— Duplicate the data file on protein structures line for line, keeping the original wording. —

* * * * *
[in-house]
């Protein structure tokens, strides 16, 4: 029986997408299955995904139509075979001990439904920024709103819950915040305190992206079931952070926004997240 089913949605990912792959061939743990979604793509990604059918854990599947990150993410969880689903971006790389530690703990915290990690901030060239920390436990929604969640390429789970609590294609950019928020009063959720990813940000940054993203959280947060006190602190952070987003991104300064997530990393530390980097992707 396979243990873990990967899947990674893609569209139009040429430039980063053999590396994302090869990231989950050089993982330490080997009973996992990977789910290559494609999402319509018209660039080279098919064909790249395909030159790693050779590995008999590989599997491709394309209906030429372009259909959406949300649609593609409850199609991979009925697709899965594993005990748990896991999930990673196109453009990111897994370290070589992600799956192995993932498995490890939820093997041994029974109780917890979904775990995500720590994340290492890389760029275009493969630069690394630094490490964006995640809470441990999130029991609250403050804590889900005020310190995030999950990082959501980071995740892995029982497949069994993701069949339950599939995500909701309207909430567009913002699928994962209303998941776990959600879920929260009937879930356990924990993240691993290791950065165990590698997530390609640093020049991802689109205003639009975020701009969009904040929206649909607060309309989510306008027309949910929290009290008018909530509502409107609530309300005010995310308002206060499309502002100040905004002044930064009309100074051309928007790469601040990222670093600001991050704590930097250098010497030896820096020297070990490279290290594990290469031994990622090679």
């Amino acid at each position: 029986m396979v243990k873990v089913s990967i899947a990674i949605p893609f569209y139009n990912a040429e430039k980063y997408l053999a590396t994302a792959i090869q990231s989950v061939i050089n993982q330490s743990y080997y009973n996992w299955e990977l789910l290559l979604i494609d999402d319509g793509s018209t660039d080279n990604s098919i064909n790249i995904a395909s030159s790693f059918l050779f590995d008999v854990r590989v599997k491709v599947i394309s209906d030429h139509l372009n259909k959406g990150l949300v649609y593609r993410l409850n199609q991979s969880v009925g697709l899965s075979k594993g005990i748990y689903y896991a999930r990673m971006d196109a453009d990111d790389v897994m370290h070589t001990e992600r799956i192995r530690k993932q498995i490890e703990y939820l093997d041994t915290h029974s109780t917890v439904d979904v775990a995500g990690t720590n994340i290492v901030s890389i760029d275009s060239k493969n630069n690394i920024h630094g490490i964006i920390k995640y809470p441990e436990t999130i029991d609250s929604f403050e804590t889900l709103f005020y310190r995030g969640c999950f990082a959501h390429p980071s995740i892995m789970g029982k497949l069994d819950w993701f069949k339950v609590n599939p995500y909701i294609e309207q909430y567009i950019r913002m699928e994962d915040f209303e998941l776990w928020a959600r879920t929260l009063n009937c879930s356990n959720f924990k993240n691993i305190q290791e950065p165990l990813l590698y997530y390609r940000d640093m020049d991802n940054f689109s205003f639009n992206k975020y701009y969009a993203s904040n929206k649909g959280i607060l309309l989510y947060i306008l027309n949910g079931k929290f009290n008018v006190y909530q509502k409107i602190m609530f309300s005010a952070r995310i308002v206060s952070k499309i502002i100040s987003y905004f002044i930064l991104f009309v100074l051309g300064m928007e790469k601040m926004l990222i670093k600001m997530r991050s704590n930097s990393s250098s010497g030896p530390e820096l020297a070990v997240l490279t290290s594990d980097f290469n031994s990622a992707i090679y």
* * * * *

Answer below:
[in-house]
């Protein structure tokens, strides 16, 4: 029986997408299955995904139509075979001990439904920024709103819950915040305190992206079931952070926004997240 089913949605990912792959061939743990979604793509990604059918854990599947990150993410969880689903971006790389530690703990915290990690901030060239920390436990929604969640390429789970609590294609950019928020009063959720990813940000940054993203959280947060006190602190952070987003991104300064997530990393530390980097992707 396979243990873990990967899947990674893609569209139009040429430039980063053999590396994302090869990231989950050089993982330490080997009973996992990977789910290559494609999402319509018209660039080279098919064909790249395909030159790693050779590995008999590989599997491709394309209906030429372009259909959406949300649609593609409850199609991979009925697709899965594993005990748990896991999930990673196109453009990111897994370290070589992600799956192995993932498995490890939820093997041994029974109780917890979904775990995500720590994340290492890389760029275009493969630069690394630094490490964006995640809470441990999130029991609250403050804590889900005020310190995030999950990082959501980071995740892995029982497949069994993701069949339950599939995500909701309207909430567009913002699928994962209303998941776990959600879920929260009937879930356990924990993240691993290791950065165990590698997530390609640093020049991802689109205003639009975020701009969009904040929206649909607060309309989510306008027309949910929290009290008018909530509502409107609530309300005010995310308002206060499309502002100040905004002044930064009309100074051309928007790469601040990222670093600001991050704590930097250098010497030896820096020297070990490279290290594990290469031994990622090679």
């Amino acid at each position: 029986m396979v243990k873990v089913s990967i899947a990674i949605p893609f569209y139009n990912a040429e430039k980063y997408l053999a590396t994302a792959i090869q990231s989950v061939i050089n993982q330490s743990y080997y009973n996992w299955e990977l789910l290559l979604i494609d999402d319509g793509s018209t660039d080279n990604s098919i064909n790249i995904a395909s030159s790693f059918l050779f590995d008999v854990r590989v599997k491709v599947i394309s209906d030429h139509l372009n259909k959406g990150l949300v649609y593609r993410l409850n199609q991979s969880v009925g697709l899965s075979k594993g005990i748990y689903y896991a999930r990673m971006d196109a453009d990111d790389v897994m370290h070589t001990e992600r799956i192995r530690k993932q498995i490890e703990y939820l093997d041994t915290h029974s109780t917890v439904d979904v775990a995500g990690t720590n994340i290492v901030s890389i760029d275009s060239k493969n630069n690394i920024h630094g490490i964006i920390k995640y809470p441990e436990t999130i029991d609250s929604f403050e804590t889900l709103f005020y310190r995030g969640c999950f990082a959501h390429p980071s995740i892995m789970g029982k497949l069994d819950w993701f069949k339950v609590n599939p995500y909701i294609e309207q909430y567009i950019r913002m699928e994962d915040f209303e998941l776990w928020a959600r879920t929260l009063n009937c879930s356990n959720f924990k993240n691993i305190q290791e950065p165990l990813l590698y997530y390609r940000d640093m020049d991802n940054f689109s205003f639009n992206k975020y701009y969009a993203s904040n929206k649909g959280i607060l309309l989510y947060i306008l027309n949910g079931k929290f009290n008018v006190y909530q509502k409107i602190m609530f309300s005010a952070r995310i308002v206060s952070k499309i502002i100040s987003y905004f002044i930064l991104f009309v100074l051309g300064m928007e790469k601040m926004l990222i670093k600001m997530r991050s704590n930097s990393s250098s010497g030896p530390e820096l020297a070990v997240l490279t290290s594990d980097f290469n031994s990622a992707i090679y």